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Malware Calendar Wallpaper for October 2011

Here’s the latest of our malware calendar wallpapers.


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This month’s wallpaper highlights the worldwide nature of cybercrime.

The Internet has made the world a very small place. Once we connect, we’re able to access web resources anywhere in the world. This has had a profound effect on online criminality. Unlike real-world criminals, who must have sight of their victims, the Internet means that we can all become the potential targets of cybercriminals who may be located anywhere in the world. Cybercrime is, therefore, a worldwide phenomenon.

This doesn’t mean that malware development is spread evenly across the globe. There have always been development ‘hot-spots’ focused on creation of certain types of malware. For example, botnet development in Russia, or the creation of banking Trojans in Latin America.

There can also be victim ‘hot-spots’ too. This may occur where the use of computers – and the Internet – is developing rapidly, but where the level of awareness of the risks is low. Or where a target operating system has a high install-base – as with the spread of fake anti-virus programs for Mac OS in the second quarter of 2011.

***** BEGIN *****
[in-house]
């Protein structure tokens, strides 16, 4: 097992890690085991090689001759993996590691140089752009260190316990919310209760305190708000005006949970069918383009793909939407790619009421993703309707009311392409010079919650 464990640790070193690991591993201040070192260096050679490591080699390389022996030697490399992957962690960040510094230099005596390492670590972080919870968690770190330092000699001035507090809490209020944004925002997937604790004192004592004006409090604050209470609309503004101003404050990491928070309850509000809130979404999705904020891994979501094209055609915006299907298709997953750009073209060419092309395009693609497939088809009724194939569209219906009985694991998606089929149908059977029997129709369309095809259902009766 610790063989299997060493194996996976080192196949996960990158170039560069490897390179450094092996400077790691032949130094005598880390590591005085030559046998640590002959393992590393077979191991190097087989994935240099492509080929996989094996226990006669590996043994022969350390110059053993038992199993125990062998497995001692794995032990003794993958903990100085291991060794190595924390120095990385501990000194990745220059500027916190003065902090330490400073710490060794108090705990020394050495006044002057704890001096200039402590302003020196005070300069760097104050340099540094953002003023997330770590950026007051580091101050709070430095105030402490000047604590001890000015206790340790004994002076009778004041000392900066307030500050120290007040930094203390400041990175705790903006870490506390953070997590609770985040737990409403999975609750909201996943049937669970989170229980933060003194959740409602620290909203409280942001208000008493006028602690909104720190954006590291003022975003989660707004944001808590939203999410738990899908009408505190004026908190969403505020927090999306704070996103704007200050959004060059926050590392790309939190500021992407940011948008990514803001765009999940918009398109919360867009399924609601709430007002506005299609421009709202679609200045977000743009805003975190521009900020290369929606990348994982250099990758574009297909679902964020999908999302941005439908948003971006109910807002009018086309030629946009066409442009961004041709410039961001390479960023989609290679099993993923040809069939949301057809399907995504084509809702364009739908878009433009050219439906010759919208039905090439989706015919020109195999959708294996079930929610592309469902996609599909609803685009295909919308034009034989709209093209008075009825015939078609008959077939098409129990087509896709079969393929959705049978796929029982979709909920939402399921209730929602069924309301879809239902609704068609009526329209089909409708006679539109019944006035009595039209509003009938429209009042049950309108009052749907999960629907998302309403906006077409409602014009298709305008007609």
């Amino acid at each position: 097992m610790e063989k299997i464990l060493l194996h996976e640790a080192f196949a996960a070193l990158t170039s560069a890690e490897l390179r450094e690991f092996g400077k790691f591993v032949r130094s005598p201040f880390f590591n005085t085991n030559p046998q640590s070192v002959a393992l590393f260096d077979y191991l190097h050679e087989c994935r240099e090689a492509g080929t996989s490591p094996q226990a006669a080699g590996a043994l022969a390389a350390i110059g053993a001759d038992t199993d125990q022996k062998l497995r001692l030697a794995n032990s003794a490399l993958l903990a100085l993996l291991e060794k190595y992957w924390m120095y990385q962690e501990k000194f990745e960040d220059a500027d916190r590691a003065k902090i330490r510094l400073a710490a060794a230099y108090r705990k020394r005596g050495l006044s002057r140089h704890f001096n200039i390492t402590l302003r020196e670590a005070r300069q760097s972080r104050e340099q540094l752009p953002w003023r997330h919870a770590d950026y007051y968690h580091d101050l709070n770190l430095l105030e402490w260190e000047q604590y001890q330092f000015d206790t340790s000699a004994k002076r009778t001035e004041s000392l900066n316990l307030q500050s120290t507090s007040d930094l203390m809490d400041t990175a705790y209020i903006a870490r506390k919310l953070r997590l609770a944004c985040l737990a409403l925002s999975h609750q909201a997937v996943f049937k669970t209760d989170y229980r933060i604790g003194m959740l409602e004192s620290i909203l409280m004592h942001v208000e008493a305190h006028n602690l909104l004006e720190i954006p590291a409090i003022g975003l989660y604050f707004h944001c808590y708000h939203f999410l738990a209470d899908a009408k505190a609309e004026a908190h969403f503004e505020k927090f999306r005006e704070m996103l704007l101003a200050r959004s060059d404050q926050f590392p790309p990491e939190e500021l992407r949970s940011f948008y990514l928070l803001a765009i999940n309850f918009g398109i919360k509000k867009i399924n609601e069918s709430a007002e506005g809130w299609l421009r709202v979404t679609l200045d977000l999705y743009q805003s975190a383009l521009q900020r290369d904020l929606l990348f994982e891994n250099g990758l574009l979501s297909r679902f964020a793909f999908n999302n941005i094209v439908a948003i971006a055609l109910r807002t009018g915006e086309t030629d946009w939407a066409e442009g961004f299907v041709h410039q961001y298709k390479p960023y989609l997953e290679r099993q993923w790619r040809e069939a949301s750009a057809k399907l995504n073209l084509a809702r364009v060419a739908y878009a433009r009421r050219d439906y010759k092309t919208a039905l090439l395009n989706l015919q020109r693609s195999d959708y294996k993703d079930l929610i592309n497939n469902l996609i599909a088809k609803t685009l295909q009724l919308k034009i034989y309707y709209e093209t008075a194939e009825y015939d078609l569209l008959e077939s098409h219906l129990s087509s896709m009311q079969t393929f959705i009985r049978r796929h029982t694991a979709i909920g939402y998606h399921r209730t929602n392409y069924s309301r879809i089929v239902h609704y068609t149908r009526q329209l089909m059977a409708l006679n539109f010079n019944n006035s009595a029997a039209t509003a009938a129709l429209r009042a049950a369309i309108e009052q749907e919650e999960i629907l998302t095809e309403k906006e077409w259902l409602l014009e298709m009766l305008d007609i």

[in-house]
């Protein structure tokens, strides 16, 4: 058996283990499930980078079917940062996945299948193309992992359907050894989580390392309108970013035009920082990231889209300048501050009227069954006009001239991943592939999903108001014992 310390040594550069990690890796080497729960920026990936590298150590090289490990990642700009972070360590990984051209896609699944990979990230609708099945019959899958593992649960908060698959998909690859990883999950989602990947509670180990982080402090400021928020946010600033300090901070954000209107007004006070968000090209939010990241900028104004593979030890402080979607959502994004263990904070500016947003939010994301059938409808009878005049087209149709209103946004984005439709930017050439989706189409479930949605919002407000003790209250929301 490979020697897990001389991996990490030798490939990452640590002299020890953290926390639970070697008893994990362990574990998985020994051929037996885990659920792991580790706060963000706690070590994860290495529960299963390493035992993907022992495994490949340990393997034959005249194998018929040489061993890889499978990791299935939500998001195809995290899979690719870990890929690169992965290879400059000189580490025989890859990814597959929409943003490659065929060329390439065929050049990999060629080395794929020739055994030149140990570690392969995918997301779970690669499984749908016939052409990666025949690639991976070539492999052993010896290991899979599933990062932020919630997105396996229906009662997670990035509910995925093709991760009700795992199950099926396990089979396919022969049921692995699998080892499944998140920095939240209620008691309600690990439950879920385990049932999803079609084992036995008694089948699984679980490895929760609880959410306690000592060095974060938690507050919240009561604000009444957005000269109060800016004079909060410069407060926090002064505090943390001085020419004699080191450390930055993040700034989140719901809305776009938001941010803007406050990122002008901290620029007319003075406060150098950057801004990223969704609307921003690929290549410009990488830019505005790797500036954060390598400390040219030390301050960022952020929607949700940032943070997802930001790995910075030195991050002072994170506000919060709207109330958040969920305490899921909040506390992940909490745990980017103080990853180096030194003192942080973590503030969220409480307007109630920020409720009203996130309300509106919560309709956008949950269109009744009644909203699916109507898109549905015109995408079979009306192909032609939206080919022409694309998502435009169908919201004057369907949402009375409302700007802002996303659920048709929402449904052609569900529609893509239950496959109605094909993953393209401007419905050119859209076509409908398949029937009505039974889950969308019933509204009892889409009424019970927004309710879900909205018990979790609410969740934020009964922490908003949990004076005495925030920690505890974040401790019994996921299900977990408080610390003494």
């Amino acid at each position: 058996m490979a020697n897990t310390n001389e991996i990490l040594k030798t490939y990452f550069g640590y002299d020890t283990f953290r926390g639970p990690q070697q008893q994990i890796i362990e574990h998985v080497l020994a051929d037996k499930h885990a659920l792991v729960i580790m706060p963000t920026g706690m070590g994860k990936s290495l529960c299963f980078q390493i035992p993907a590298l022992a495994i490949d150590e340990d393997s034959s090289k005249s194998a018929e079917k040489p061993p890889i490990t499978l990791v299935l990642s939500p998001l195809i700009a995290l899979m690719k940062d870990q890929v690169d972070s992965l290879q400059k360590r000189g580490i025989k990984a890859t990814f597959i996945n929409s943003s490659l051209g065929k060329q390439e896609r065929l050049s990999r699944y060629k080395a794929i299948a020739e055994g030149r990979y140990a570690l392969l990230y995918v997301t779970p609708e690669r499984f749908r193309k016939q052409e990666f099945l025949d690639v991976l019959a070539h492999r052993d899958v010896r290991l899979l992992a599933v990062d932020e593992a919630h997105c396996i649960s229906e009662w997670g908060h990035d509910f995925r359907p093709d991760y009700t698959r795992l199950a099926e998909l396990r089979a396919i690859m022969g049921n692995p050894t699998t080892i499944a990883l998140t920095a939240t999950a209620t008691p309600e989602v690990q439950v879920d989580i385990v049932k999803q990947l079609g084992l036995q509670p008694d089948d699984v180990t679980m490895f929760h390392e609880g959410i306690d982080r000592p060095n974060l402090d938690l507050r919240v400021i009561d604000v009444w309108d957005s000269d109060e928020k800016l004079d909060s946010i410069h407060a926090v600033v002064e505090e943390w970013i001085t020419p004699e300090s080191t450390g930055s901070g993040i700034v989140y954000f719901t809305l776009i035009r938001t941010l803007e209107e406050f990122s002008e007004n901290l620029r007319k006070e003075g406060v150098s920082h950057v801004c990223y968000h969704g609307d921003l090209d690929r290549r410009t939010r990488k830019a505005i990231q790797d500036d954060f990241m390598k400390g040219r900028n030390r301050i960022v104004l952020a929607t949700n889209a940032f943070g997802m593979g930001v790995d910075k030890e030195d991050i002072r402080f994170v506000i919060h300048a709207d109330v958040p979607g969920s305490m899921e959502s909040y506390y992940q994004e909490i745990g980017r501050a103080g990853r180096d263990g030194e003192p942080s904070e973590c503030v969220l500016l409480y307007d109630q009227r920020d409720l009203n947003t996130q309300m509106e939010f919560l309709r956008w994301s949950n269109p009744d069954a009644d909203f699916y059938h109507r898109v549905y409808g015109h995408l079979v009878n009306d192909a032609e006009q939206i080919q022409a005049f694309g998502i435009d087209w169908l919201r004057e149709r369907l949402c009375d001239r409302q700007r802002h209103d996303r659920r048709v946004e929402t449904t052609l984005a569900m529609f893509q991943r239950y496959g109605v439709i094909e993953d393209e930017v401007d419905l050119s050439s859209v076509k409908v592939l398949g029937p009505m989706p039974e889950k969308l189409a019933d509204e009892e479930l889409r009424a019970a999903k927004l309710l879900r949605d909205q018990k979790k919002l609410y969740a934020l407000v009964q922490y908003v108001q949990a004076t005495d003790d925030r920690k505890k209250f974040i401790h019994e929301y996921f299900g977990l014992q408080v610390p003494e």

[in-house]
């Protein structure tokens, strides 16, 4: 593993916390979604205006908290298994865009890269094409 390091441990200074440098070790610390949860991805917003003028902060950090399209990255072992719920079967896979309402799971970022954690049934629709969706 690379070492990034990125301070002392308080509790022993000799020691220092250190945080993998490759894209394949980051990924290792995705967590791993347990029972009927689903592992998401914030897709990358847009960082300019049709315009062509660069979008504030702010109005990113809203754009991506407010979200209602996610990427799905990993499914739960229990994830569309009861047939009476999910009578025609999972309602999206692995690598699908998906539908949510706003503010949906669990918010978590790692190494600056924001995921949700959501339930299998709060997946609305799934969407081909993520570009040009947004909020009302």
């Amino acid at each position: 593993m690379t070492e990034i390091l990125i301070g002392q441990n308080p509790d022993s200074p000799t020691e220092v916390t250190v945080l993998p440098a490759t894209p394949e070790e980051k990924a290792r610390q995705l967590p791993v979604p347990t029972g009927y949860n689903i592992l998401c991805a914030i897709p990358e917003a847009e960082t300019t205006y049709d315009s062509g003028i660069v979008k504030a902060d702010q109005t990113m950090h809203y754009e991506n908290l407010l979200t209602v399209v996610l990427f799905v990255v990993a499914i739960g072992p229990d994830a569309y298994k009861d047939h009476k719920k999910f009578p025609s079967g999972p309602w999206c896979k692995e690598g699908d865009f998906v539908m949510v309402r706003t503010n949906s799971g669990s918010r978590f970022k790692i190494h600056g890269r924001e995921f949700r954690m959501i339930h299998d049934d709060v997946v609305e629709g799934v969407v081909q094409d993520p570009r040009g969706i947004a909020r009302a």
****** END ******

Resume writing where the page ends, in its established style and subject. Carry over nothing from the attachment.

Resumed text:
If you’re interested in finding out more about the geography of malware, take a look at our report IT threat evolution: Q2 2011

And wherever you live or work, it’s important to understand the risks and take appropriate action to reduce your exposure to them.

Malware Calendar Wallpaper for October 2011

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Reports

APT trends report Q1 2022

This is our latest summary of advanced persistent threat (APT) activity, focusing on events that we observed during Q1 2022.

Lazarus Trojanized DeFi app for delivering malware

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MoonBounce: the dark side of UEFI firmware

At the end of 2021, we inspected UEFI firmware that was tampered with to embed a malicious code we dub MoonBounce. In this report we describe how the MoonBounce implant works and how it is connected to APT41.

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